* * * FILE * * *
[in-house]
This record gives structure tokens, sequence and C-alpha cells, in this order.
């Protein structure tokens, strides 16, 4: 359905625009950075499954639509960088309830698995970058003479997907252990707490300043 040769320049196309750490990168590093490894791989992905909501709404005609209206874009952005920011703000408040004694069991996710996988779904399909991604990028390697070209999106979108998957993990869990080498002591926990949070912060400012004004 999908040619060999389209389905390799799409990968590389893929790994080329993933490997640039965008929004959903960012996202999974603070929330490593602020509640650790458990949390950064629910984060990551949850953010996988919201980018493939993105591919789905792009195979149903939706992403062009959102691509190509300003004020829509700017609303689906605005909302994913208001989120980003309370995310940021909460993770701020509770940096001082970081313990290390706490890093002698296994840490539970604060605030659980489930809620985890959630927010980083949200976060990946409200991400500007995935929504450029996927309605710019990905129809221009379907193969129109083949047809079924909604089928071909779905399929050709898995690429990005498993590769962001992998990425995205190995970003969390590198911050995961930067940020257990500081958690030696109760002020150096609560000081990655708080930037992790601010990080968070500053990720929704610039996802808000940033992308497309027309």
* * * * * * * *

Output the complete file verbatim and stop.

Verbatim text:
[in-house]
This record gives structure tokens, sequence and C-alpha cells, in this order.
């Protein structure tokens, strides 16, 4: 359905625009950075499954639509960088309830698995970058003479997907252990707490300043 040769320049196309750490990168590093490894791989992905909501709404005609209206874009952005920011703000408040004694069991996710996988779904399909991604990028390697070209999106979108998957993990869990080498002591926990949070912060400012004004 999908040619060999389209389905390799799409990968590389893929790994080329993933490997640039965008929004959903960012996202999974603070929330490593602020509640650790458990949390950064629910984060990551949850953010996988919201980018493939993105591919789905792009195979149903939706992403062009959102691509190509300003004020829509700017609303689906605005909302994913208001989120980003309370995310940021909460993770701020509770940096001082970081313990290390706490890093002698296994840490539970604060605030659980489930809620985890959630927010980083949200976060990946409200991400500007995935929504450029996927309605710019990905129809221009379907193969129109083949047809079924909604089928071909779905399929050709898995690429990005498993590769962001992998990425995205190995970003969390590198911050995961930067940020257990500081958690030696109760002020150096609560000081990655708080930037992790601010990080968070500053990720929704610039996802808000940033992308497309027309």